As leader of a yakuza – or Japanese mafia – gang, Goto earned a fortune through protection rackets, white-collar crime, drugs and prostitution, and would bulldoze any business that resisted him.
But his life will take a decidedly austere turn when he begins training to be a priest in a temple in Kanagawa prefecture south of Tokyo on April 8 – considered to be Buddha's birthday in Japan, the Sankei Shimbun newspaper reports.
Speaking about his reinvention, the 66-year-old said: "Buddha will make me his disciple and enable me to start a new life."
Goto, who labeled the 'John Gotti of Japan', was expelled from the Yamaguchi-gumi - Japan's largest and most infamous yakuza organization - last October, after a furious row with his superiors over his conduct.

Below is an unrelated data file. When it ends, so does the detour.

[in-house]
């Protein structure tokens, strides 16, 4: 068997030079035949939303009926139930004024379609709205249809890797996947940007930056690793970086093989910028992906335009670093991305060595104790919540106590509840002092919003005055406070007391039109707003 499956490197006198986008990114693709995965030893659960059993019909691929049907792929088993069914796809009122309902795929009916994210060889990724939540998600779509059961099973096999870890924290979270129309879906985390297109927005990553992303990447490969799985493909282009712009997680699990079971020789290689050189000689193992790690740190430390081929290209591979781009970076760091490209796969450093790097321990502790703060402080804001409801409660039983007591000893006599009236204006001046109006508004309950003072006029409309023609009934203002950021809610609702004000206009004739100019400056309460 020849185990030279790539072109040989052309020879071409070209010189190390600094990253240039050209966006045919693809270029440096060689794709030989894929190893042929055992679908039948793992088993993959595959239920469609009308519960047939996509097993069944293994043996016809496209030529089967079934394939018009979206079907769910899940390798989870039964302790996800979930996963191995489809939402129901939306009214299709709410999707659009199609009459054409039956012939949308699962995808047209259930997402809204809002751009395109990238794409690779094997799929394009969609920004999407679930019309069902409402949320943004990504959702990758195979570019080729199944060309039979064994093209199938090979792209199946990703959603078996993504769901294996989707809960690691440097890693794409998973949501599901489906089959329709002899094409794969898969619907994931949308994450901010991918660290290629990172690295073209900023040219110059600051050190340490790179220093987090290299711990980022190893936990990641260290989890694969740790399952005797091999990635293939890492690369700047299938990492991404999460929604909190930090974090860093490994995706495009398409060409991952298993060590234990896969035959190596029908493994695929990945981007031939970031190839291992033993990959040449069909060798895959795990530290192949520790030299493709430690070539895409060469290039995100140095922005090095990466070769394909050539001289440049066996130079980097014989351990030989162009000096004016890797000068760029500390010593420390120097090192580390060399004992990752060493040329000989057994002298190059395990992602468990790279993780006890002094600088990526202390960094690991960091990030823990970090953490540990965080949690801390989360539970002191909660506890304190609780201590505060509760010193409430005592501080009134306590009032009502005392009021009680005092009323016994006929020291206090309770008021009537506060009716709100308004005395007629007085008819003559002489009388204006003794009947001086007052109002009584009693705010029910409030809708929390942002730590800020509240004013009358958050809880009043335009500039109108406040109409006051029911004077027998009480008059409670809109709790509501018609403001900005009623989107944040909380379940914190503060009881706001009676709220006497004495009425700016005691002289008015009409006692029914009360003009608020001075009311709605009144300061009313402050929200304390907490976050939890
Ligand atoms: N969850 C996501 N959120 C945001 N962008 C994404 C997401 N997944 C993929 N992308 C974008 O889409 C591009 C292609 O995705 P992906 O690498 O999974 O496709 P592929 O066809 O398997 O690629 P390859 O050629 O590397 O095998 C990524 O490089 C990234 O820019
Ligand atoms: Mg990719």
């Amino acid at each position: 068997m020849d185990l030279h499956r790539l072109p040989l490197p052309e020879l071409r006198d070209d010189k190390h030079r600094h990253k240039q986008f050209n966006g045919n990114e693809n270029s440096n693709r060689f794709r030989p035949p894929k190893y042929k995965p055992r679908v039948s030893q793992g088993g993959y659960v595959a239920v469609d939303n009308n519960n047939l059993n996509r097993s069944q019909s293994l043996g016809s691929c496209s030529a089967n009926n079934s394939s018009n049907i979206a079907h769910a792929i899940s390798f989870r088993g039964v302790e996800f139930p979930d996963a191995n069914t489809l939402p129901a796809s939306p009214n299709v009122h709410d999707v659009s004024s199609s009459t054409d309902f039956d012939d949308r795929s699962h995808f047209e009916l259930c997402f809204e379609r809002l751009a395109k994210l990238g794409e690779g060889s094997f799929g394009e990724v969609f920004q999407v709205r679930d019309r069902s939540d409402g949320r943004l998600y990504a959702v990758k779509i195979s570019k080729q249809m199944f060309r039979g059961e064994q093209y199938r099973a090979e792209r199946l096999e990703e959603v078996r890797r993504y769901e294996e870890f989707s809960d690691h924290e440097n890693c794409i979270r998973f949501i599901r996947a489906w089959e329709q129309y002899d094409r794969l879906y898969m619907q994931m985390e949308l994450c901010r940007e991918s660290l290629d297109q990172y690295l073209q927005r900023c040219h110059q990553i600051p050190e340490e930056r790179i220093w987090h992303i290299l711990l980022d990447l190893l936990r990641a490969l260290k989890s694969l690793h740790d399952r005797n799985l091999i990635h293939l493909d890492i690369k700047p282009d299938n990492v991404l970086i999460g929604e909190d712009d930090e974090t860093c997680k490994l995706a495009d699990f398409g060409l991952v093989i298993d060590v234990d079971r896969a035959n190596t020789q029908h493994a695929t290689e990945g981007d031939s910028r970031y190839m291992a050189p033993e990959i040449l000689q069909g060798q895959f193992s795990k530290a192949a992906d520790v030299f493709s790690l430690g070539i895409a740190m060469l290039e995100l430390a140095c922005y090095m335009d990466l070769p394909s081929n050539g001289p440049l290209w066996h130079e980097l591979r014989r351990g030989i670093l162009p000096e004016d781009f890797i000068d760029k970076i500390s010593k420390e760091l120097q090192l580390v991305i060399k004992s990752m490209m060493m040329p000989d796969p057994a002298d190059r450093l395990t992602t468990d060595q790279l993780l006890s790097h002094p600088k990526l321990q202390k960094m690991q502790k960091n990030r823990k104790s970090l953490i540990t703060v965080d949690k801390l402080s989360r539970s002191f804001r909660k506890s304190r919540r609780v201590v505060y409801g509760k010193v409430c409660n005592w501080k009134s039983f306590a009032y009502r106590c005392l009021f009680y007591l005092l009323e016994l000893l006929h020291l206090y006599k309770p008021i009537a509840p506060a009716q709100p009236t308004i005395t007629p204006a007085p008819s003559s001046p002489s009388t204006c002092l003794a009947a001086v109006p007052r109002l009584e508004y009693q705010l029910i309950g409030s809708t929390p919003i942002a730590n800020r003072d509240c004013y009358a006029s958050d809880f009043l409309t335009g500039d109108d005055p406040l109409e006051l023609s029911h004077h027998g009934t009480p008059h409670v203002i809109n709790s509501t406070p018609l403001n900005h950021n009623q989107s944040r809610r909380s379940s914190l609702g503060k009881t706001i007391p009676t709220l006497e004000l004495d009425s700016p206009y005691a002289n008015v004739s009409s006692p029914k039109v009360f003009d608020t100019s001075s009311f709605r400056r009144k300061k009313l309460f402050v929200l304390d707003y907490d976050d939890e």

He reportedly upset his seniors amid media reports that he had offered information to the FBI in return for permission to enter the US for a life-saving liver transplant in 2001.
In his deal with the FBI, Goto reportedly gave up vital information about yakuza front companies, as well as the names of senior crime figures and the mob's links to North Korea.
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